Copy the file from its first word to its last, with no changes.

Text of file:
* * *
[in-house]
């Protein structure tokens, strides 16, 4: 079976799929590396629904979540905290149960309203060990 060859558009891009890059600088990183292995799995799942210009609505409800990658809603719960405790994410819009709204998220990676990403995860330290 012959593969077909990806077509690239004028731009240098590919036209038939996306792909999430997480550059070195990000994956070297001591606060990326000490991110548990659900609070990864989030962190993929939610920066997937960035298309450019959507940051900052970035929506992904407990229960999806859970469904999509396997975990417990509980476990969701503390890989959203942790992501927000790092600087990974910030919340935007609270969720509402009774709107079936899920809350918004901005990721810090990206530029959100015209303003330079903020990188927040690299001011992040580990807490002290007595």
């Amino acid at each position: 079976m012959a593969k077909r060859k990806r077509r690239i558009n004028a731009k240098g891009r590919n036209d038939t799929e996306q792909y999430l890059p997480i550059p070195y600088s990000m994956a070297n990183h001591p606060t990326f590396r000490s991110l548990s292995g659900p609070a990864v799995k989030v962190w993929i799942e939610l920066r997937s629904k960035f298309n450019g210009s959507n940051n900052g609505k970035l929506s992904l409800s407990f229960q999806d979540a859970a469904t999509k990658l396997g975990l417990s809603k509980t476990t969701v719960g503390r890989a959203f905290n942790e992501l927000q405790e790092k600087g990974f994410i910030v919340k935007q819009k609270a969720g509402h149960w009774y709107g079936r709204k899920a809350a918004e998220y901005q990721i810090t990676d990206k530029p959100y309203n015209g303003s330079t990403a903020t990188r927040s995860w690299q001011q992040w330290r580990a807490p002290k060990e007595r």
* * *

[in-house]
């Protein structure tokens, strides 16, 4: 079976799929590396629904979540905290149960309203060990 060859558009891009890059600088990183292995799995799942210009609505409800990658809603719960405790994410819009709204998220990676990403995860330290 012959593969077909990806077509690239004028731009240098590919036209038939996306792909999430997480550059070195990000994956070297001591606060990326000490991110548990659900609070990864989030962190993929939610920066997937960035298309450019959507940051900052970035929506992904407990229960999806859970469904999509396997975990417990509980476990969701503390890989959203942790992501927000790092600087990974910030919340935007609270969720509402009774709107079936899920809350918004901005990721810090990206530029959100015209303003330079903020990188927040690299001011992040580990807490002290007595």
């Amino acid at each position: 079976m012959a593969k077909r060859k990806r077509r690239i558009n004028a731009k240098g891009r590919n036209d038939t799929e996306q792909y999430l890059p997480i550059p070195y600088s990000m994956a070297n990183h001591p606060t990326f590396r000490s991110l548990s292995g659900p609070a990864v799995k989030v962190w993929i799942e939610l920066r997937s629904k960035f298309n450019g210009s959507n940051n900052g609505k970035l929506s992904l409800s407990f229960q999806d979540a859970a469904t999509k990658l396997g975990l417990s809603k509980t476990t969701v719960g503390r890989a959203f905290n942790e992501l927000q405790e790092k600087g990974f994410i910030v919340k935007q819009k609270a969720g509402h149960w009774y709107g079936r709204k899920a809350a918004e998220y901005q990721i810090t990676d990206k530029p959100y309203n015209g303003s330079t990403a903020t990188r927040s995860w690299q001011q992040w330290r580990a807490p002290k060990e007595r």